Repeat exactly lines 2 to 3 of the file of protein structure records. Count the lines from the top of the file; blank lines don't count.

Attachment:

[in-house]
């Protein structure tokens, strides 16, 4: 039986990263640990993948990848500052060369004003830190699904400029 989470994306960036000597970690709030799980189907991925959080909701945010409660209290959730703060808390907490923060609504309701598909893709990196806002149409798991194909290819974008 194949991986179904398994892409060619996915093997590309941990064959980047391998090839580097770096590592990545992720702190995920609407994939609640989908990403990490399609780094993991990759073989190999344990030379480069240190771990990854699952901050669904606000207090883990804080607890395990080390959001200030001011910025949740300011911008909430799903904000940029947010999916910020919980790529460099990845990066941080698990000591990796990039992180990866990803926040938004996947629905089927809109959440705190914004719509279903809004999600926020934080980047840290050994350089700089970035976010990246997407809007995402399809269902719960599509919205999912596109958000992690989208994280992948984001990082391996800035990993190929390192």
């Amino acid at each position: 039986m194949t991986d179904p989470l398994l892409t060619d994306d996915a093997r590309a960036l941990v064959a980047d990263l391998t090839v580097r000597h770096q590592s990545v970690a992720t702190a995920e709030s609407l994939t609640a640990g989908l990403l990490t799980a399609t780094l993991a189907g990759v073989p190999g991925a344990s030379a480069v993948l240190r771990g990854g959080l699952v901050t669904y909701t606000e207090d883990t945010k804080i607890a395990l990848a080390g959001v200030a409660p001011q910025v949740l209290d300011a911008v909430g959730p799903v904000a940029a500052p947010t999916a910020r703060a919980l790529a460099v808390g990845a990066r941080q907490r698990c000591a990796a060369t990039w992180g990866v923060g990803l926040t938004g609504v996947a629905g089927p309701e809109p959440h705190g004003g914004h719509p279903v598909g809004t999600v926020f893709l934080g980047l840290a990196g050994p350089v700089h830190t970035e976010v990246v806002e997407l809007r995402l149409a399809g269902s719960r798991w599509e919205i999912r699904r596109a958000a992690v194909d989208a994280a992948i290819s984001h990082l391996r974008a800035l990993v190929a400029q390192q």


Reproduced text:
């Protein structure tokens, strides 16, 4: 039986990263640990993948990848500052060369004003830190699904400029 989470994306960036000597970690709030799980189907991925959080909701945010409660209290959730703060808390907490923060609504309701598909893709990196806002149409798991194909290819974008 194949991986179904398994892409060619996915093997590309941990064959980047391998090839580097770096590592990545992720702190995920609407994939609640989908990403990490399609780094993991990759073989190999344990030379480069240190771990990854699952901050669904606000207090883990804080607890395990080390959001200030001011910025949740300011911008909430799903904000940029947010999916910020919980790529460099990845990066941080698990000591990796990039992180990866990803926040938004996947629905089927809109959440705190914004719509279903809004999600926020934080980047840290050994350089700089970035976010990246997407809007995402399809269902719960599509919205999912596109958000992690989208994280992948984001990082391996800035990993190929390192």
């Amino acid at each position: 039986m194949t991986d179904p989470l398994l892409t060619d994306d996915a093997r590309a960036l941990v064959a980047d990263l391998t090839v580097r000597h770096q590592s990545v970690a992720t702190a995920e709030s609407l994939t609640a640990g989908l990403l990490t799980a399609t780094l993991a189907g990759v073989p190999g991925a344990s030379a480069v993948l240190r771990g990854g959080l699952v901050t669904y909701t606000e207090d883990t945010k804080i607890a395990l990848a080390g959001v200030a409660p001011q910025v949740l209290d300011a911008v909430g959730p799903v904000a940029a500052p947010t999916a910020r703060a919980l790529a460099v808390g990845a990066r941080q907490r698990c000591a990796a060369t990039w992180g990866v923060g990803l926040t938004g609504v996947a629905g089927p309701e809109p959440h705190g004003g914004h719509p279903v598909g809004t999600v926020f893709l934080g980047l840290a990196g050994p350089v700089h830190t970035e976010v990246v806002e997407l809007r995402l149409a399809g269902s719960r798991w599509e919205i999912r699904r596109a958000a992690v194909d989208a994280a992948i290819s984001h990082l391996r974008a800035l990993v190929a400029q390192q």